The news surrounding Jon Gruden and his resignation as head coach of the Las Vegas Raiders following the release of emails that contained racist, homophobic, and misogynistic language has sent shockwaves across the NFL. Not only are we all still wondering what else was in the emails that involved high-ranking officials within the Washington Football Team organization, but what other emails are out there from other organizations, and how similar are they?
In the meantime, there are plenty of reactions to come from people around the NFL. Green Bay Packers quarterback Aaron Rodgers, who has plenty to deal with in his own organization, commented on the situation during his latest stop to the Pat McAfee Show. Rodgers told McAfee that the sentiments expressed in the emails “don’t have a place in the game.”
How do we go forward after these Jon Gruden emails??
"I can say with real honesty & pride that those opinions aren't shared with players.. the locker room allows you to have incredible conversations & that's the best way to grow, learn, change & better yourself" ~@AaronRodgers12 pic.twitter.com/NZk72hK79S
— Pat McAfee (@PatMcAfeeShow) October 12, 2021
“We have to leave space for people to grow and change and better themselves,” Rodgers told McAfee. “But I think there are opinions that just don’t belong in the game. I can say with real honesty and pride that I don’t feel like those (are) opinions that are shared by players. I feel like, in the locker room, it’s a close-knit group of guys, and we don’t treat people differently by the way they talk, where they’re from, what they’re into, what they look like, and I’m proud of that. I know that there’s probably opinions similar to that,” he added, referencing Gruden’s emails, “but I feel like they’re few and far between.”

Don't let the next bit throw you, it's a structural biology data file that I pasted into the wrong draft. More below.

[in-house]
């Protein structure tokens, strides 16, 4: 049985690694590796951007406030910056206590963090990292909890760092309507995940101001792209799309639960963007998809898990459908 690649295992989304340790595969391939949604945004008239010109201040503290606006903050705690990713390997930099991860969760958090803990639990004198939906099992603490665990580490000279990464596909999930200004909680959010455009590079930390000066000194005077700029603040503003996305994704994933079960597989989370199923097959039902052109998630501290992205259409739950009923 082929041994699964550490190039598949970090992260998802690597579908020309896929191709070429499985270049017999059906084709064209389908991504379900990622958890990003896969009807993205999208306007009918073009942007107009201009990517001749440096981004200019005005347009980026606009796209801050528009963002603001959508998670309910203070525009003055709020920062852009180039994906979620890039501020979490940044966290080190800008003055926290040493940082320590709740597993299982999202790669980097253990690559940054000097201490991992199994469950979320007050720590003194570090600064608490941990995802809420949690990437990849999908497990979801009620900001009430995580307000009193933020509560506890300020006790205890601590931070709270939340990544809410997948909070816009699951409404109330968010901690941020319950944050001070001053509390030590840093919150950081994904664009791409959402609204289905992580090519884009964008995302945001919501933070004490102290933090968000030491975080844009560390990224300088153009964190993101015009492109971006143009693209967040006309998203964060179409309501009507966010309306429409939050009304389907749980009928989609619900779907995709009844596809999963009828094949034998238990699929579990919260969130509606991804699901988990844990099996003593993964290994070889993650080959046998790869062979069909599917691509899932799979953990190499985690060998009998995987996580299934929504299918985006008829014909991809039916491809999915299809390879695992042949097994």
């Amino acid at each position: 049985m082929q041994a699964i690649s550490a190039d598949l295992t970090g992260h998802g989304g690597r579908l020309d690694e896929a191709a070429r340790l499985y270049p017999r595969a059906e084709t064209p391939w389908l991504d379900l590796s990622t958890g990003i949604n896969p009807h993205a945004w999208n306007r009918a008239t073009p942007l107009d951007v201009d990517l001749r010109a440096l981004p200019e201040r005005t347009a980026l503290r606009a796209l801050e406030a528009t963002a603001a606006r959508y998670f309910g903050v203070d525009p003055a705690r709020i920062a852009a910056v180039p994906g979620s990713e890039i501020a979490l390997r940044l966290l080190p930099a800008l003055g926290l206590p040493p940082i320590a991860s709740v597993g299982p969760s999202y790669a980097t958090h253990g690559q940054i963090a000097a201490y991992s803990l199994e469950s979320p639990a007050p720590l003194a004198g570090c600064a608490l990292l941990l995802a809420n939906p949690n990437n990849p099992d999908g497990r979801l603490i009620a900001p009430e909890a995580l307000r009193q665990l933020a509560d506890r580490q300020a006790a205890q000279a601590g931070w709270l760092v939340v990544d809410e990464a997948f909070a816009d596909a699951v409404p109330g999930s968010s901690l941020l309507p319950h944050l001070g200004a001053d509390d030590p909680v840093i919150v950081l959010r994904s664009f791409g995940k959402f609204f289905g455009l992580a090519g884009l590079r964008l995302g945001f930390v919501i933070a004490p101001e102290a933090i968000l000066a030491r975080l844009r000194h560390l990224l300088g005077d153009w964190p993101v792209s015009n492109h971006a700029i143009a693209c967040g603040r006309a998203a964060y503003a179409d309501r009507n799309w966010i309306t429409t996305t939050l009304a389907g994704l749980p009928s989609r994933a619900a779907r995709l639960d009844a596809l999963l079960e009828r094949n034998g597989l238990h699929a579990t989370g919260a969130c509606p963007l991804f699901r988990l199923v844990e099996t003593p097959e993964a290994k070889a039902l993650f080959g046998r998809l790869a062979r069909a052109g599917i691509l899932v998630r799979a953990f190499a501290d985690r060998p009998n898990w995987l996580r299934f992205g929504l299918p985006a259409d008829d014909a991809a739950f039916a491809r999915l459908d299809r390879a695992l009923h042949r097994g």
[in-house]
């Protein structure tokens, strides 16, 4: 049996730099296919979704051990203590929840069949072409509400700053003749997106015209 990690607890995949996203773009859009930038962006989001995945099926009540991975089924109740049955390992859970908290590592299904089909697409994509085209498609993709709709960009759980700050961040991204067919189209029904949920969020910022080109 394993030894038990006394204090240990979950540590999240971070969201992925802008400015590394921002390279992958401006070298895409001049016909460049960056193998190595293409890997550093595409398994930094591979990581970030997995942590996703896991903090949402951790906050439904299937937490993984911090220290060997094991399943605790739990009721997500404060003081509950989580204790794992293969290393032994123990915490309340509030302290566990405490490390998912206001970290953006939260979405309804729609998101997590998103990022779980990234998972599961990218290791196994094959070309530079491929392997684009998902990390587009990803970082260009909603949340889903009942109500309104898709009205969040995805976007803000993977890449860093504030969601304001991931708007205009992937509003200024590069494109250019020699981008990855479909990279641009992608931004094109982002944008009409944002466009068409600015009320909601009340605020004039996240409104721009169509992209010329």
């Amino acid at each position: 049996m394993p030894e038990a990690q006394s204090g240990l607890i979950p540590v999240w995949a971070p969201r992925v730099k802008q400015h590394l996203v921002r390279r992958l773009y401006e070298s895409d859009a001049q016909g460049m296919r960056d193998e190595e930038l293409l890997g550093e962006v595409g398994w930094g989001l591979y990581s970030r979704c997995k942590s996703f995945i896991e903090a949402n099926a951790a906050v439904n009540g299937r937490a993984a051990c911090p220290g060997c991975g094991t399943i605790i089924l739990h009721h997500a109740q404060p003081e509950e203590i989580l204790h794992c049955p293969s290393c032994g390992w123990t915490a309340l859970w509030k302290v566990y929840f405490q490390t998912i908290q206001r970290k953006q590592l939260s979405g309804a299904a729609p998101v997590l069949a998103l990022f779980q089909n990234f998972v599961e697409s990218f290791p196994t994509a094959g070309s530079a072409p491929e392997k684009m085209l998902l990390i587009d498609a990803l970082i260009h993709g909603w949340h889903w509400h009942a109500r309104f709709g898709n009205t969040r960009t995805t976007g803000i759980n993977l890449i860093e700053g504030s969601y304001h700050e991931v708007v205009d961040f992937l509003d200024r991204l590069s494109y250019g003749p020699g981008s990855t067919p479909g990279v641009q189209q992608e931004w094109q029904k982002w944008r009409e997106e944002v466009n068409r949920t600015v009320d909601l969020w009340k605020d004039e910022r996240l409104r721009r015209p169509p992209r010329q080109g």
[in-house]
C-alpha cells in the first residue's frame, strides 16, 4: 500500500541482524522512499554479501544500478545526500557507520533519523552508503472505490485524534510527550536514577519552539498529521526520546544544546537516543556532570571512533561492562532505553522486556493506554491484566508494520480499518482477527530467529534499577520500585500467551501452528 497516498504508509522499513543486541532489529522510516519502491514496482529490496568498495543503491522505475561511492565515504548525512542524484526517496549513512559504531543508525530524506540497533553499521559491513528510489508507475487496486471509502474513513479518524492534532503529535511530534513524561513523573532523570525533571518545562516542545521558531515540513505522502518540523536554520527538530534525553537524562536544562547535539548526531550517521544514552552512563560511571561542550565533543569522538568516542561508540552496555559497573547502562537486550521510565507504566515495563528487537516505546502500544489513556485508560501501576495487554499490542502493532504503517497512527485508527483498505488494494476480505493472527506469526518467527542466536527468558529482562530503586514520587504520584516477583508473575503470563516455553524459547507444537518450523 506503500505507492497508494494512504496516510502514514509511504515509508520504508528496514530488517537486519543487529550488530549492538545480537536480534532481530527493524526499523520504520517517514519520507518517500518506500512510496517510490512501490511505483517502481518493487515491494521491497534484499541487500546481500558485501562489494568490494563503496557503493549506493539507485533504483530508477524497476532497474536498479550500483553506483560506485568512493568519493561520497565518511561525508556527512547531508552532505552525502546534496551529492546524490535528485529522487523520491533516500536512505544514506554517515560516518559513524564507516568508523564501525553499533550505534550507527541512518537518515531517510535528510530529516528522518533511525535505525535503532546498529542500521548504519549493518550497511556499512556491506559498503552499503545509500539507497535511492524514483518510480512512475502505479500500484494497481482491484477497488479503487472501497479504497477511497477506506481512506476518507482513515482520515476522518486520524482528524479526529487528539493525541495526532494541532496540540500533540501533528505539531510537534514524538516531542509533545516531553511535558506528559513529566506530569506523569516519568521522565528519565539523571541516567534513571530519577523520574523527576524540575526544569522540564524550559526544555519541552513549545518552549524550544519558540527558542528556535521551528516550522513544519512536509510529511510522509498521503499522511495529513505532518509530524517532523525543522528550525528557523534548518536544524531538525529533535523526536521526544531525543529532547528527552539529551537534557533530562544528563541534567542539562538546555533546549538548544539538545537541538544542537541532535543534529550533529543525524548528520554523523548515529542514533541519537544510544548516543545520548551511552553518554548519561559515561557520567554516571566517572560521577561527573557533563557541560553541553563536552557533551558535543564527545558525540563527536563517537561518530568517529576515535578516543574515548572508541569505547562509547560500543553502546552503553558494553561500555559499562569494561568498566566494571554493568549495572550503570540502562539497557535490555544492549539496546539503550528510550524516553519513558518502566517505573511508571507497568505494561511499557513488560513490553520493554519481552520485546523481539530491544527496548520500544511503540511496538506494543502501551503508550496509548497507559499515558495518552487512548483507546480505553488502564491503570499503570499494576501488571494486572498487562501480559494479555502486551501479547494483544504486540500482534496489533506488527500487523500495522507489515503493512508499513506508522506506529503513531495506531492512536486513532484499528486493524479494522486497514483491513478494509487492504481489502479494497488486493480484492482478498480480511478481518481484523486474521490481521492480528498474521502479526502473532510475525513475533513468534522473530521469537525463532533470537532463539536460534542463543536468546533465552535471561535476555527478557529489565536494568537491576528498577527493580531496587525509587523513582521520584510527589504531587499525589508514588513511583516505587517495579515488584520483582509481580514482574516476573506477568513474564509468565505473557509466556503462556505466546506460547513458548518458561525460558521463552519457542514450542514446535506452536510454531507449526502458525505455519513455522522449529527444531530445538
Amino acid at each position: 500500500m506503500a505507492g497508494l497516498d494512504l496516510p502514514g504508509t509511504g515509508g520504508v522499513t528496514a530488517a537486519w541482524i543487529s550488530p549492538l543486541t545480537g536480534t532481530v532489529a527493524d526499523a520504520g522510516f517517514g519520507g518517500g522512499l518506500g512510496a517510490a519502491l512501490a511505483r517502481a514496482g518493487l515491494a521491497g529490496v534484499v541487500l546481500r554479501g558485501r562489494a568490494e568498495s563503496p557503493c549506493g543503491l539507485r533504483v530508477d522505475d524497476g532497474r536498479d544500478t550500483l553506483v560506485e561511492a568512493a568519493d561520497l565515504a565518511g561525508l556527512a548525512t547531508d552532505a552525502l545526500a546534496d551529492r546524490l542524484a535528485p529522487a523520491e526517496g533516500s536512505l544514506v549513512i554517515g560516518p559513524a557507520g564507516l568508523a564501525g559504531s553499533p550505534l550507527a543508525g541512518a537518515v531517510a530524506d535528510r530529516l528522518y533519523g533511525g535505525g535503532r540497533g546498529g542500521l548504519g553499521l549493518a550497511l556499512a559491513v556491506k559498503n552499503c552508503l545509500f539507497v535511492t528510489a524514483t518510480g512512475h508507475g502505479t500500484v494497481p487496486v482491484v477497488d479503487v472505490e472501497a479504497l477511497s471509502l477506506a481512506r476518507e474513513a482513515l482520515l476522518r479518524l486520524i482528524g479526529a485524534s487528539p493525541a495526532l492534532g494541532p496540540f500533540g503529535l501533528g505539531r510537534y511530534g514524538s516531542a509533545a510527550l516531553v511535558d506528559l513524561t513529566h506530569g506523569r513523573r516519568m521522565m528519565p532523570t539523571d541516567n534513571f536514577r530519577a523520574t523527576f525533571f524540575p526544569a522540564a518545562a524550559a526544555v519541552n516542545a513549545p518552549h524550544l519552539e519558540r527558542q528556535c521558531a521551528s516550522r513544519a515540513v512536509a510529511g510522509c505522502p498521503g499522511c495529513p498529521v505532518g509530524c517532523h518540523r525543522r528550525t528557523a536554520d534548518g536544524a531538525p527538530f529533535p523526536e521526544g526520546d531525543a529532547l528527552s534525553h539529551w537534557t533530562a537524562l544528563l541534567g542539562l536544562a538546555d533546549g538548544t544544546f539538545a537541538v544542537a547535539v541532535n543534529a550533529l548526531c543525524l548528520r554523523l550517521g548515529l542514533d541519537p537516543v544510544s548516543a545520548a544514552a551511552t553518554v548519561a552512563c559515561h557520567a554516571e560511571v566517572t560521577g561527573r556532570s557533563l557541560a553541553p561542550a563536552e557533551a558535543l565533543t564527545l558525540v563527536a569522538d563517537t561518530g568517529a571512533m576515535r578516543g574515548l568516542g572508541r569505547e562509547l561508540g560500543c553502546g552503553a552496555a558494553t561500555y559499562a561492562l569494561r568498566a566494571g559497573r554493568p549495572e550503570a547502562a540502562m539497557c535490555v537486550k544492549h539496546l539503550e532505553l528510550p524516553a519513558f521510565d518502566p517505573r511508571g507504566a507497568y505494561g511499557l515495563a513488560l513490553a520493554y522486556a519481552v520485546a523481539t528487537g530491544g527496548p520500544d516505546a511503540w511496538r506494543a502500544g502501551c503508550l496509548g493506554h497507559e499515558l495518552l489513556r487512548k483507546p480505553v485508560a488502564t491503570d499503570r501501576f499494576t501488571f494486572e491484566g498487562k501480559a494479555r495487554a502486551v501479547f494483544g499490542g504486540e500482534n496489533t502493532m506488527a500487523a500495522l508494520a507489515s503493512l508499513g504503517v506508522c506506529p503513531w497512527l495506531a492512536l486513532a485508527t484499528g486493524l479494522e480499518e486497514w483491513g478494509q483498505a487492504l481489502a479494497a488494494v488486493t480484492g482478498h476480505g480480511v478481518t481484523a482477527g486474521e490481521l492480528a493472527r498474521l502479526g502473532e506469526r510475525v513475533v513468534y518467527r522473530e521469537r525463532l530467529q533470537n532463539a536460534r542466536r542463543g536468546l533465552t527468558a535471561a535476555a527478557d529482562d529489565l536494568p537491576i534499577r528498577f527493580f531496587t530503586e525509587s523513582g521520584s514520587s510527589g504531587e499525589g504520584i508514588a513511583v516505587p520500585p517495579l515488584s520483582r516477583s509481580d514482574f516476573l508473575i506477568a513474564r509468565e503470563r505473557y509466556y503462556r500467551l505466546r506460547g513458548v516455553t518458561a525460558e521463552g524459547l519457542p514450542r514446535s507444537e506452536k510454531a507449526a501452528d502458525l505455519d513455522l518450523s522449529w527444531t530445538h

“Again, I think that we need to allow people to grow and change,” Rodgers said, “but those opinions don’t have a place in the game. It was surprising to see (Gruden’s resignation came) so quickly, but I think that was probably the best decision for all parties involved. Hopefully, it puts people on notice, like, ‘Hey man, it’s time to grow and evolve and change and connect, and that s— doesn’t fly.”
For all the talk about how Rodgers has a bad work ethic or isn’t as committed to winning as he once was, the Packers QB has become something of an NFL elder statesman in recent days, sharing honest feedback about what’s happening in the league, what it means, and how everyone can move forward. We’ll see what lessons are learned from this whole debacle.